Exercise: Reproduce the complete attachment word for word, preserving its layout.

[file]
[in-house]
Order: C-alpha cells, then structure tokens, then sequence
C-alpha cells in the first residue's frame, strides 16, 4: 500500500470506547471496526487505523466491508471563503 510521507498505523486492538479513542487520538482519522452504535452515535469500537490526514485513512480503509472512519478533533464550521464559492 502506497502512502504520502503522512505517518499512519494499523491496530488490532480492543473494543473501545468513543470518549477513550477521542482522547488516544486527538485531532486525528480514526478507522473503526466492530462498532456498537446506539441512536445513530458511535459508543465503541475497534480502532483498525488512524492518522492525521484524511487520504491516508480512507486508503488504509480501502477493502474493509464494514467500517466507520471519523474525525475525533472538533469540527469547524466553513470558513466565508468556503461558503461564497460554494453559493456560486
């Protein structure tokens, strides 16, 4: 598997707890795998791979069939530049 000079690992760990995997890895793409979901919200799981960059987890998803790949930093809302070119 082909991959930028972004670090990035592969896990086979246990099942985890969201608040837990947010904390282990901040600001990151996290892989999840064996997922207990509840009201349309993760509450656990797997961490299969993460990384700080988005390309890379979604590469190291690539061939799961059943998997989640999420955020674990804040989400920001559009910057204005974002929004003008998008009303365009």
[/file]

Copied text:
[in-house]
Order: C-alpha cells, then structure tokens, then sequence
C-alpha cells in the first residue's frame, strides 16, 4: 500500500470506547471496526487505523466491508471563503 510521507498505523486492538479513542487520538482519522452504535452515535469500537490526514485513512480503509472512519478533533464550521464559492 502506497502512502504520502503522512505517518499512519494499523491496530488490532480492543473494543473501545468513543470518549477513550477521542482522547488516544486527538485531532486525528480514526478507522473503526466492530462498532456498537446506539441512536445513530458511535459508543465503541475497534480502532483498525488512524492518522492525521484524511487520504491516508480512507486508503488504509480501502477493502474493509464494514467500517466507520471519523474525525475525533472538533469540527469547524466553513470558513466565508468556503461558503461564497460554494453559493456560486
């Protein structure tokens, strides 16, 4: 598997707890795998791979069939530049 000079690992760990995997890895793409979901919200799981960059987890998803790949930093809302070119 082909991959930028972004670090990035592969896990086979246990099942985890969201608040837990947010904390282990901040600001990151996290892989999840064996997922207990509840009201349309993760509450656990797997961490299969993460990384700080988005390309890379979604590469190291690539061939799961059943998997989640999420955020674990804040989400920001559009910057204005974002929004003008998008009303365009």